Listening to Customers

One of the principles of success of SaaS startups is knowing who your customers are and what they want. Now, Steve Jobs once famously said that customers do not know what they want. Henry Ford even said that if he asked customers what they wanted, they would have said a faster horse. Most founders cite these two examples to justify why they do not listen to customers. In reality, they are just shooting themselves on the foot.

Customers know what they want. However, they may not be able to tell you in black and white what they need. It’s up to you to determine what they want , not on intuition, but based on feedback.

Listening to customers is the best way to know what they want. Whether you are getting out of the office to meet customers in person or are engaging with them on Facebook, you will get crucial information that can propel your startup forward. The problem (which may not be a problem to your team) with SaaS is that it is fun building products and features than talking to customers. And not paying attention to your customers may be the reason why your traction is unenviable.

Why Focus on Customer Conversations?

They say customer is king. This assertion remains true even in SaaS. When customers talk, you should listen. But you have to listen with a discerning voice. Customers may not know what they want, but they surely know what they *don’t *want. It’s your job to determine what customers need from what they tell you.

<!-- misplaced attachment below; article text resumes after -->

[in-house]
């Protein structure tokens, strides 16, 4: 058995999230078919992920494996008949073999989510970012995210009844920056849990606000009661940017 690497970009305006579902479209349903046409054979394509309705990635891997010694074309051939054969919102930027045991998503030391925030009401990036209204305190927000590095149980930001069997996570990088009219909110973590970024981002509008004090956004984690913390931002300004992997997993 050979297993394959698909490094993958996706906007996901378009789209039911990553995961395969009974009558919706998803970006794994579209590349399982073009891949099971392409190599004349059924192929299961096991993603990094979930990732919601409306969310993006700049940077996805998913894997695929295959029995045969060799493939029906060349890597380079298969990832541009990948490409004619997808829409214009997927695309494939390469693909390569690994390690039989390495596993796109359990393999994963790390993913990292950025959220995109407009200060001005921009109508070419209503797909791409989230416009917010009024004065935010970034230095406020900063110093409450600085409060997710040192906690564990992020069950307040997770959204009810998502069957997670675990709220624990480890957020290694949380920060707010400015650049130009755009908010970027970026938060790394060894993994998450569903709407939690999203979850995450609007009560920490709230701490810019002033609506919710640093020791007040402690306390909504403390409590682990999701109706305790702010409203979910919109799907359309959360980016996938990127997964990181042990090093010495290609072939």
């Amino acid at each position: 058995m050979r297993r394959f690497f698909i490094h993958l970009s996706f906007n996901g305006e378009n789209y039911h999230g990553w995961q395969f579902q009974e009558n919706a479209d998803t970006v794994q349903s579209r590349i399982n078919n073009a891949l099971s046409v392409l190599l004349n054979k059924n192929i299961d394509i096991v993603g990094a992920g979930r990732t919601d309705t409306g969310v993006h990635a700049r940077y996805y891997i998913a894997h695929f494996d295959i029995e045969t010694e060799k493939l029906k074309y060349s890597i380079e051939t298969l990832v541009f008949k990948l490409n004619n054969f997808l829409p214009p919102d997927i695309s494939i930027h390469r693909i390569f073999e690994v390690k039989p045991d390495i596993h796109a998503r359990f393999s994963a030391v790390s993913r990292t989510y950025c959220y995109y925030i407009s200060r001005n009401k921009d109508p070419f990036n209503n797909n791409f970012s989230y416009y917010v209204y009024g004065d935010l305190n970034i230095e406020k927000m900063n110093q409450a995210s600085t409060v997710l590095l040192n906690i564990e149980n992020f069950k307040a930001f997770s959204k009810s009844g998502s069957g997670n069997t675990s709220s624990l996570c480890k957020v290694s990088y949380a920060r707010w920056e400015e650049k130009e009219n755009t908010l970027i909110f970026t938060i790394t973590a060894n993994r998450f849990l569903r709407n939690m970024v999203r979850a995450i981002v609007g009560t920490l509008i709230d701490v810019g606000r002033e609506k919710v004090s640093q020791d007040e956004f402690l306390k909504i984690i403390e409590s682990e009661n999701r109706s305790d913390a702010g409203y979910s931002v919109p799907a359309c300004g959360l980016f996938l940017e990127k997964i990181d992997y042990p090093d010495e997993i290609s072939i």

For example, when customers say they would like to pay a lower price for your product, this may not be the case. What they may mean is that they do not derive value from your app to warrant the price that they are paying at the moment.

So, what do you do? Do you reduce your price? Absolutely not.

A savvy founder will find out how to make users customers derive the best value from the app. Perhaps you have all the best features in your app, but how many users actually use the features? If your customers have not discovered the features of your app, perhaps it’s time you updated the “resources” section on your website with information on the rarely used features. Show customers them how they can benefit by using the features of your product.

The above scenario is a simplistic way of showing how customer communication can help you determine what is best for them. However, in practice, customer communication can be difficult. Listening to customers can be tough for various reasons. Here are two reasons:

i) You may not know whom to please

As a SaaS startup, there is the pressure to get traction faster and start generating revenues. The case is even worse when you have investors that need “quick” results. If you are looking to raise funds, you may be pressured to articulate a “big vision” to many potential investors. This big vision may be different from  your original value proposition. Moreover, sometimes you can over-extend in an effort not to appear you’re aiming too low.

The problem with your vision is that you are not guaranteed to be successful unless your assumptions are validated in the market. Many founders who find themselves in such a situation end up going down the wrong side, burning resources as they strive to keep up with the “big vision” rather than concentrating on providing real value to customers.